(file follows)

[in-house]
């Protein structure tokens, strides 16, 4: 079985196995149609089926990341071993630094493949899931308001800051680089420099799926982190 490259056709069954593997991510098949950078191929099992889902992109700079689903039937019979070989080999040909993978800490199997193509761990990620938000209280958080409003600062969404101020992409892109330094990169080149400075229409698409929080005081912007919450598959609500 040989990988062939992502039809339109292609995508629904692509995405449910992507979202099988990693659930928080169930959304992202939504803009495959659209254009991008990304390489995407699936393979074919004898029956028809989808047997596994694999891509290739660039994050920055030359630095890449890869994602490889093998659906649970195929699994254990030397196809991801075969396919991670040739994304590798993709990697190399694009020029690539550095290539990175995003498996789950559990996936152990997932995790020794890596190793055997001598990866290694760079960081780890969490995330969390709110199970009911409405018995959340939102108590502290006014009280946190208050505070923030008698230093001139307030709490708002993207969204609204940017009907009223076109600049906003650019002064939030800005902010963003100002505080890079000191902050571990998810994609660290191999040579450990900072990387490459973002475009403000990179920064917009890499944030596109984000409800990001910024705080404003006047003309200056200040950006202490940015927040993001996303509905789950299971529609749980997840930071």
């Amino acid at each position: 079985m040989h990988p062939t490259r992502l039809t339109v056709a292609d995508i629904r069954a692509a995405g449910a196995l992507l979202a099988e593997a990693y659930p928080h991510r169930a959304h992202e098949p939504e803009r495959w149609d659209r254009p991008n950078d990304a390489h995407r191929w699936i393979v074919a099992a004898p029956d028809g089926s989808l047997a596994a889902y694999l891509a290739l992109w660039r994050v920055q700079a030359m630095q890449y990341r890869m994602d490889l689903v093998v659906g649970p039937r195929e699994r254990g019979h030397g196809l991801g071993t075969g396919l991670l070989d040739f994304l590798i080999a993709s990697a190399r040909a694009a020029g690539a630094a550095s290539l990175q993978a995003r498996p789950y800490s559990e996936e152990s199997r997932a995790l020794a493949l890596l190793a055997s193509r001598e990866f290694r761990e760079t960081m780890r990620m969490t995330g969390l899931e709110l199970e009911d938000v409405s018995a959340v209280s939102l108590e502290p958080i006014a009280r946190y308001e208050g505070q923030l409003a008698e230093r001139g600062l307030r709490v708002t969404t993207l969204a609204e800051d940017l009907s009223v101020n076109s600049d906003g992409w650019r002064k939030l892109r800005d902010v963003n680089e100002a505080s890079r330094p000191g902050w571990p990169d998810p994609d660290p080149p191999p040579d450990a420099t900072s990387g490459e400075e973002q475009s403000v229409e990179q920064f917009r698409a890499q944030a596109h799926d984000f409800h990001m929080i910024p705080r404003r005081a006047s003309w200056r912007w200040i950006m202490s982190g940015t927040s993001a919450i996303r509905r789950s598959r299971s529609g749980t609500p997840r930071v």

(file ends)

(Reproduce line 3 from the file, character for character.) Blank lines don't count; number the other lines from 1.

């Amino acid at each position: 079985m040989h990988p062939t490259r992502l039809t339109v056709a292609d995508i629904r069954a692509a995405g449910a196995l992507l979202a099988e593997a990693y659930p928080h991510r169930a959304h992202e098949p939504e803009r495959w149609d659209r254009p991008n950078d990304a390489h995407r191929w699936i393979v074919a099992a004898p029956d028809g089926s989808l047997a596994a889902y694999l891509a290739l992109w660039r994050v920055q700079a030359m630095q890449y990341r890869m994602d490889l689903v093998v659906g649970p039937r195929e699994r254990g019979h030397g196809l991801g071993t075969g396919l991670l070989d040739f994304l590798i080999a993709s990697a190399r040909a694009a020029g690539a630094a550095s290539l990175q993978a995003r498996p789950y800490s559990e996936e152990s199997r997932a995790l020794a493949l890596l190793a055997s193509r001598e990866f290694r761990e760079t960081m780890r990620m969490t995330g969390l899931e709110l199970e009911d938000v409405s018995a959340v209280s939102l108590e502290p958080i006014a009280r946190y308001e208050g505070q923030l409003a008698e230093r001139g600062l307030r709490v708002t969404t993207l969204a609204e800051d940017l009907s009223v101020n076109s600049d906003g992409w650019r002064k939030l892109r800005d902010v963003n680089e100002a505080s890079r330094p000191g902050w571990p990169d998810p994609d660290p080149p191999p040579d450990a420099t900072s990387g490459e400075e973002q475009s403000v229409e990179q920064f917009r698409a890499q944030a596109h799926d984000f409800h990001m929080i910024p705080r404003r005081a006047s003309w200056r912007w200040i950006m202490s982190g940015t927040s993001a919450i996303r509905r789950s598959r299971s529609g749980t609500p997840r930071v």